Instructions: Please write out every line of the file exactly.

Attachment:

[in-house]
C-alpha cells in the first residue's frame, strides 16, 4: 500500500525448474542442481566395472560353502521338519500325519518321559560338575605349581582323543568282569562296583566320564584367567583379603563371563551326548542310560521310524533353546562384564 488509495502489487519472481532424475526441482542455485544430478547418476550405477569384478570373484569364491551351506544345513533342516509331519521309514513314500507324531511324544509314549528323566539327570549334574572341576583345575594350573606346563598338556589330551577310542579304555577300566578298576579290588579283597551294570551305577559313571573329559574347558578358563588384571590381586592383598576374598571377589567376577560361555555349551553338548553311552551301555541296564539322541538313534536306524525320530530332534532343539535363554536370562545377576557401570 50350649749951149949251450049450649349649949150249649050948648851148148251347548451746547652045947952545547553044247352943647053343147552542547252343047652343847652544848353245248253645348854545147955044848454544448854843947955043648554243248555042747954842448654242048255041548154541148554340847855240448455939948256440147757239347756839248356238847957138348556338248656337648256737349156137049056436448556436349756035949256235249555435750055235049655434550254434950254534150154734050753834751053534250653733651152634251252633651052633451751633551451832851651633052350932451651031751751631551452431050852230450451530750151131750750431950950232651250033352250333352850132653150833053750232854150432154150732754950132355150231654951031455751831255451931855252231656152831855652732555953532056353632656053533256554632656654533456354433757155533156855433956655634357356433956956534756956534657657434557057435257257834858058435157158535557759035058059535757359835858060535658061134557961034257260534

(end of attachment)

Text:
[in-house]
C-alpha cells in the first residue's frame, strides 16, 4: 500500500525448474542442481566395472560353502521338519500325519518321559560338575605349581582323543568282569562296583566320564584367567583379603563371563551326548542310560521310524533353546562384564 488509495502489487519472481532424475526441482542455485544430478547418476550405477569384478570373484569364491551351506544345513533342516509331519521309514513314500507324531511324544509314549528323566539327570549334574572341576583345575594350573606346563598338556589330551577310542579304555577300566578298576579290588579283597551294570551305577559313571573329559574347558578358563588384571590381586592383598576374598571377589567376577560361555555349551553338548553311552551301555541296564539322541538313534536306524525320530530332534532343539535363554536370562545377576557401570 50350649749951149949251450049450649349649949150249649050948648851148148251347548451746547652045947952545547553044247352943647053343147552542547252343047652343847652544848353245248253645348854545147955044848454544448854843947955043648554243248555042747954842448654242048255041548154541148554340847855240448455939948256440147757239347756839248356238847957138348556338248656337648256737349156137049056436448556436349756035949256235249555435750055235049655434550254434950254534150154734050753834751053534250653733651152634251252633651052633451751633551451832851651633052350932451651031751751631551452431050852230450451530750151131750750431950950232651250033352250333352850132653150833053750232854150432154150732754950132355150231654951031455751831255451931855252231656152831855652732555953532056353632656053533256554632656654533456354433757155533156855433956655634357356433956956534756956534657657434557057435257257834858058435157158535557759035058059535757359835858060535658061134557961034257260534